For the Rebels' Development Manager Rob Butland, the day was a huge success and the first step on a very long journey for the sport in Cornwall. "The last 12 months has been about getting the Embed the Pathway resource out there into the secondary schools and in front of teachers. We achieved that through two CPD sessions and the feedback from the staff was superb. Activity has been at mixed levels across the board and so this festival was a great way of letting the pupils experience some of the finest Rugby League coaching that this Country has to offer and giving many of them their first proper Rugby League experience at the same time.

"I was not surprised by the unbelievably high standard of Rugby on show and I could see many future Rebels out there on those pitches. Our job now is to ensure that these kids can stay active in the sport, either in school or off curriculum, before they become eligible for the open age game at 16 years old."

St Helens RLFC are one of the most prestigious Rugby League clubs on the planet, and having been a force in Rugby League since its foundation over 125 years ago, they formed a link with Cornwall's only Rugby League Club back in October in a bid to nurture the game outside of the 'traditional areas', strengthen its long term future and also engage new audiences in their own clubs copious successes over the years.

Coach Development Officer Craig Richards delivered the Embed the Pathway CPD to teachers in January this year and is looking ahead to a bright future for Rugby League in the County.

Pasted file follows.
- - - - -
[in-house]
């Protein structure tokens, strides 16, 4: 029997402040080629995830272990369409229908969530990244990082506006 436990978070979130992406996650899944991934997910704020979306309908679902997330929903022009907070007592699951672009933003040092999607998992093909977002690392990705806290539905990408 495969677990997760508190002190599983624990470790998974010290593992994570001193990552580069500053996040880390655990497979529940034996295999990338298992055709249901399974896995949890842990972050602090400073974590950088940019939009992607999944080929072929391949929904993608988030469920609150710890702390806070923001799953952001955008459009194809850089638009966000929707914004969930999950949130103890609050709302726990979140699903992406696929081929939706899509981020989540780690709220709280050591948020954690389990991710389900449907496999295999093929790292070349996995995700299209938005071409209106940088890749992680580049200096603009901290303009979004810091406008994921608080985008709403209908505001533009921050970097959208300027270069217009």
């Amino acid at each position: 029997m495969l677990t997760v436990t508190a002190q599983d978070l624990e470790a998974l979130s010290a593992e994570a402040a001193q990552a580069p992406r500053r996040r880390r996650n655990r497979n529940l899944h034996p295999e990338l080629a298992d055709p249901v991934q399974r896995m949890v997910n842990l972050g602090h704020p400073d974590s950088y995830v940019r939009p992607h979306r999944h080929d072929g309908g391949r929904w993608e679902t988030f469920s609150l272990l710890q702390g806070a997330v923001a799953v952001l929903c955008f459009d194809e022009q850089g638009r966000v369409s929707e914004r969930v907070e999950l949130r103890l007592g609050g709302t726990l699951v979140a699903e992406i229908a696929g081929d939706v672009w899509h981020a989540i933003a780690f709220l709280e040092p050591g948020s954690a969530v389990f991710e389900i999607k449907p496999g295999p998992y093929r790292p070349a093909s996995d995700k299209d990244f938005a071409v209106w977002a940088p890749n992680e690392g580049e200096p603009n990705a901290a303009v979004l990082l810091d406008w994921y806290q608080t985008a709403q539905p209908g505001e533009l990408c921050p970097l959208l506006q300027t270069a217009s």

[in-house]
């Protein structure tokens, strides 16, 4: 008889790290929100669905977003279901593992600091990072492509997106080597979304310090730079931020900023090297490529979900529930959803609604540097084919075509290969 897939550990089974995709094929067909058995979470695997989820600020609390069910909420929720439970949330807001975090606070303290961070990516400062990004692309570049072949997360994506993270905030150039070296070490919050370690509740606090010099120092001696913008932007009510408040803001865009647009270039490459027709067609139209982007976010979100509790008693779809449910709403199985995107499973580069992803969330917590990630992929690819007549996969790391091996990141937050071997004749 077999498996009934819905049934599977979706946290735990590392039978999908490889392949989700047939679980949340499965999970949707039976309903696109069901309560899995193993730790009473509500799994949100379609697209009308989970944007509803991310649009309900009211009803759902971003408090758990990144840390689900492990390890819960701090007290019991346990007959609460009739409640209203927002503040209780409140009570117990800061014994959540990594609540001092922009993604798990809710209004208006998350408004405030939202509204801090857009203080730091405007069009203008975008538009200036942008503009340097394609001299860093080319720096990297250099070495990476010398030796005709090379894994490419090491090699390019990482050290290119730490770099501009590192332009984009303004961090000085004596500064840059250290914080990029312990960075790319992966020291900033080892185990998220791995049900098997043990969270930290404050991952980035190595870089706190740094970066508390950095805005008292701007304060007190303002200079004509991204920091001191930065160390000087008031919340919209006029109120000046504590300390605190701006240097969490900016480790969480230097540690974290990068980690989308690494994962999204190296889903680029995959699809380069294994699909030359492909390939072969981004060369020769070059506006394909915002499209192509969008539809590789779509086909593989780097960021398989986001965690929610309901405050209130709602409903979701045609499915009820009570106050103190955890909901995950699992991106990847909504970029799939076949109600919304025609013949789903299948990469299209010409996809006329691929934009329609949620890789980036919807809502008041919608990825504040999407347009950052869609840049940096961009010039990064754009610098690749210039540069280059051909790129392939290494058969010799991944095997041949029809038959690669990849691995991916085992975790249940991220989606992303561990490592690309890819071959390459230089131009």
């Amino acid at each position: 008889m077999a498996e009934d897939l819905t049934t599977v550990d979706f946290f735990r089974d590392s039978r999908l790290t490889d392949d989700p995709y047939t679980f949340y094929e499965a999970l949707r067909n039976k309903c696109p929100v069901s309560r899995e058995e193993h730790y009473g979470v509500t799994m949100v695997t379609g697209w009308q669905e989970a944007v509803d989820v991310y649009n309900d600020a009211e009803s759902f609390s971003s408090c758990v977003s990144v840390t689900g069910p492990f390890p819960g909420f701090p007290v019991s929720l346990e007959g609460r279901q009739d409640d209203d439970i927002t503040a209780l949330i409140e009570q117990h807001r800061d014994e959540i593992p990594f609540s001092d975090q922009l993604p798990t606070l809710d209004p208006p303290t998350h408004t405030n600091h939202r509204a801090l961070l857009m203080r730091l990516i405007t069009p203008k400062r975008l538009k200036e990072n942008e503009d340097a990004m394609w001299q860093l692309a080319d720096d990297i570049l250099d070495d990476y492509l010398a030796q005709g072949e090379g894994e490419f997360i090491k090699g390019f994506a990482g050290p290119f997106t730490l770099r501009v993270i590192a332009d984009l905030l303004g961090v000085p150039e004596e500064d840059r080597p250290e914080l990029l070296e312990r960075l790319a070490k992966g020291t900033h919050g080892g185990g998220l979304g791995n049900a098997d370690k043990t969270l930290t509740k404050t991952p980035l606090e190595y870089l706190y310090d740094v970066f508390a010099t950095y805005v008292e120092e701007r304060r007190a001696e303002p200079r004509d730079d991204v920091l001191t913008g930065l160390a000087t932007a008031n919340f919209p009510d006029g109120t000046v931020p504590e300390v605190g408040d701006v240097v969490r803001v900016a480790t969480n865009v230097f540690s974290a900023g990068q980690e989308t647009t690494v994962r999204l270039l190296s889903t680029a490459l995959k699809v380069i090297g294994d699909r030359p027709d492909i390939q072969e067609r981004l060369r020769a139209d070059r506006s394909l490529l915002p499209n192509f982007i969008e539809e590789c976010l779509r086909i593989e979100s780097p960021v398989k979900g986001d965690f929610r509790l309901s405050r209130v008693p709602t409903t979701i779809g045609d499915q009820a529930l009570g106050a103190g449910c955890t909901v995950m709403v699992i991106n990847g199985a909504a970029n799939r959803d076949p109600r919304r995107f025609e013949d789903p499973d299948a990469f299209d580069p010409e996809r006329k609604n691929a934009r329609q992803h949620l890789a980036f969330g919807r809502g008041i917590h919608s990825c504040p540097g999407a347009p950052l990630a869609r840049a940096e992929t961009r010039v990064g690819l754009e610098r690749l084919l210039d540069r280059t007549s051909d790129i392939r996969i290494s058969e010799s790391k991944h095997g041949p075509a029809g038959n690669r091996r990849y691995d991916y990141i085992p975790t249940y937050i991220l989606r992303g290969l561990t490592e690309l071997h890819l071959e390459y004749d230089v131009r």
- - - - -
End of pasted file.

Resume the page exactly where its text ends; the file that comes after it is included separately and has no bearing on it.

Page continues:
"It was great once again linking up with our partners the Rebels and their schools to deliver on this exciting programme.
"It is part of the continuing and developing partnership between ourselves which has already seen several schools accredited as England Talent Pathway deliverers and coaches receiving support.

"In the near future we will also be looking to lead on the delivery of Level 2 coaching courses for the local community to further strengthen their coaching skills.

"This will ensure they can provide the pathway for all those who want to play our great sport.

"The festival was a great success and to witness this number of schools and Cornish kids playing Rugby League for the first time was a fantastic achievement.

"The way they adapted their current skillset to Rugby League was both pleasing and impressive and they had obviously trained hard in the build up to this day. This shows the importance our sport and the Saints are already playing in the lives of children down in Cornwall.

"It's clear to see future Saints stars coming from Cornwall via the Rebels. It is a talent hotspot and I look forward to catching up with them soon."

South West Rugby League Club & Competition Manager Marc Lovering summarised what this day means for the future of the sport in the County. "To see so many schoolboys from all over the Cornwall turn up is testament to the hard work Cornish Rebels with the support of St Helens have put in to develop the game in the County. Given that large numbers of the boys were playing rugby league for the first time the skill levels were first class. However, what really shone through was how much the pupils and staff enjoyed the day. That bodes well for the future of the game in the region."